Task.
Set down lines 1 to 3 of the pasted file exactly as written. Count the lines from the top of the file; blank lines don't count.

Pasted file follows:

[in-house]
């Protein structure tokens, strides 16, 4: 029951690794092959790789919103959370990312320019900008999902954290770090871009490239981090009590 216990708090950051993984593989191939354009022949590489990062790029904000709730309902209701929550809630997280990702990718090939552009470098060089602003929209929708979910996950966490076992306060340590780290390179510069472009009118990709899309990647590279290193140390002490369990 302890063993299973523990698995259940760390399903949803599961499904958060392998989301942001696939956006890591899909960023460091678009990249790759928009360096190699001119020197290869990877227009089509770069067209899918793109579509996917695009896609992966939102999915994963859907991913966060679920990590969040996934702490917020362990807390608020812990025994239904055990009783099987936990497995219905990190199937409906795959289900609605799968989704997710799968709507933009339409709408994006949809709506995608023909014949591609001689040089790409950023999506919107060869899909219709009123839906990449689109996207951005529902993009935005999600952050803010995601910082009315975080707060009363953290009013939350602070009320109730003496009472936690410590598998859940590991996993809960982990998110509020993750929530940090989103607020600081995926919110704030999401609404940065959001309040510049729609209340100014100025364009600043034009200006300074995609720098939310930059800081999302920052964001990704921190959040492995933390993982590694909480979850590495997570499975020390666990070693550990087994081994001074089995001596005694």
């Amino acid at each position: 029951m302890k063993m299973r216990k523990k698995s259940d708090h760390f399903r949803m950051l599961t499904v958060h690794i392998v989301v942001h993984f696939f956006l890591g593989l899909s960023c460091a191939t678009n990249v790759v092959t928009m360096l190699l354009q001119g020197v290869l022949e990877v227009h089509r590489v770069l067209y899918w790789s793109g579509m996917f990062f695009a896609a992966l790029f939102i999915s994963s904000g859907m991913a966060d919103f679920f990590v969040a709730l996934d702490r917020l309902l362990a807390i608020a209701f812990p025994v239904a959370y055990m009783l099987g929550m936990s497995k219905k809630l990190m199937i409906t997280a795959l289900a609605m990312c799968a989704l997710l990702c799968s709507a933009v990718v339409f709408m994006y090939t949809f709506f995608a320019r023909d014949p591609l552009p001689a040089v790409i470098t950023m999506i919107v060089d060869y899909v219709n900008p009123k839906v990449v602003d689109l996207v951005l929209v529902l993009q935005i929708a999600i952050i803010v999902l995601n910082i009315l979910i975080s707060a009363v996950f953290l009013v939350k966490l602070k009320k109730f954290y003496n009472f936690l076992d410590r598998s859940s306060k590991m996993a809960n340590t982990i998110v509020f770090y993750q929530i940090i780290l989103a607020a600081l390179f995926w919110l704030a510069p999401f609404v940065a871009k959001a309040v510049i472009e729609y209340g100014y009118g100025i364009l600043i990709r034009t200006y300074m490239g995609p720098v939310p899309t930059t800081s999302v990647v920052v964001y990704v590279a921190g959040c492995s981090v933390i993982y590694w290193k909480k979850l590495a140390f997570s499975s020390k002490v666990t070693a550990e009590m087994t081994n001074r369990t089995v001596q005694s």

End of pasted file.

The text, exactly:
[in-house]
């Protein structure tokens, strides 16, 4: 029951690794092959790789919103959370990312320019900008999902954290770090871009490239981090009590 216990708090950051993984593989191939354009022949590489990062790029904000709730309902209701929550809630997280990702990718090939552009470098060089602003929209929708979910996950966490076992306060340590780290390179510069472009009118990709899309990647590279290193140390002490369990 302890063993299973523990698995259940760390399903949803599961499904958060392998989301942001696939956006890591899909960023460091678009990249790759928009360096190699001119020197290869990877227009089509770069067209899918793109579509996917695009896609992966939102999915994963859907991913966060679920990590969040996934702490917020362990807390608020812990025994239904055990009783099987936990497995219905990190199937409906795959289900609605799968989704997710799968709507933009339409709408994006949809709506995608023909014949591609001689040089790409950023999506919107060869899909219709009123839906990449689109996207951005529902993009935005999600952050803010995601910082009315975080707060009363953290009013939350602070009320109730003496009472936690410590598998859940590991996993809960982990998110509020993750929530940090989103607020600081995926919110704030999401609404940065959001309040510049729609209340100014100025364009600043034009200006300074995609720098939310930059800081999302920052964001990704921190959040492995933390993982590694909480979850590495997570499975020390666990070693550990087994081994001074089995001596005694």
């Amino acid at each position: 029951m302890k063993m299973r216990k523990k698995s259940d708090h760390f399903r949803m950051l599961t499904v958060h690794i392998v989301v942001h993984f696939f956006l890591g593989l899909s960023c460091a191939t678009n990249v790759v092959t928009m360096l190699l354009q001119g020197v290869l022949e990877v227009h089509r590489v770069l067209y899918w790789s793109g579509m996917f990062f695009a896609a992966l790029f939102i999915s994963s904000g859907m991913a966060d919103f679920f990590v969040a709730l996934d702490r917020l309902l362990a807390i608020a209701f812990p025994v239904a959370y055990m009783l099987g929550m936990s497995k219905k809630l990190m199937i409906t997280a795959l289900a609605m990312c799968a989704l997710l990702c799968s709507a933009v990718v339409f709408m994006y090939t949809f709506f995608a320019r023909d014949p591609l552009p001689a040089v790409i470098t950023m999506i919107v060089d060869y899909v219709n900008p009123k839906v990449v602003d689109l996207v951005l929209v529902l993009q935005i929708a999600i952050i803010v999902l995601n910082i009315l979910i975080s707060a009363v996950f953290l009013v939350k966490l602070k009320k109730f954290y003496n009472f936690l076992d410590r598998s859940s306060k590991m996993a809960n340590t982990i998110v509020f770090y993750q929530i940090i780290l989103a607020a600081l390179f995926w919110l704030a510069p999401f609404v940065a871009k959001a309040v510049i472009e729609y209340g100014y009118g100025i364009l600043i990709r034009t200006y300074m490239g995609p720098v939310p899309t930059t800081s999302v990647v920052v964001y990704v590279a921190g959040c492995s981090v933390i993982y590694w290193k909480k979850l590495a140390f997570s499975s020390k002490v666990t070693a550990e009590m087994t081994n001074r369990t089995v001596q005694s």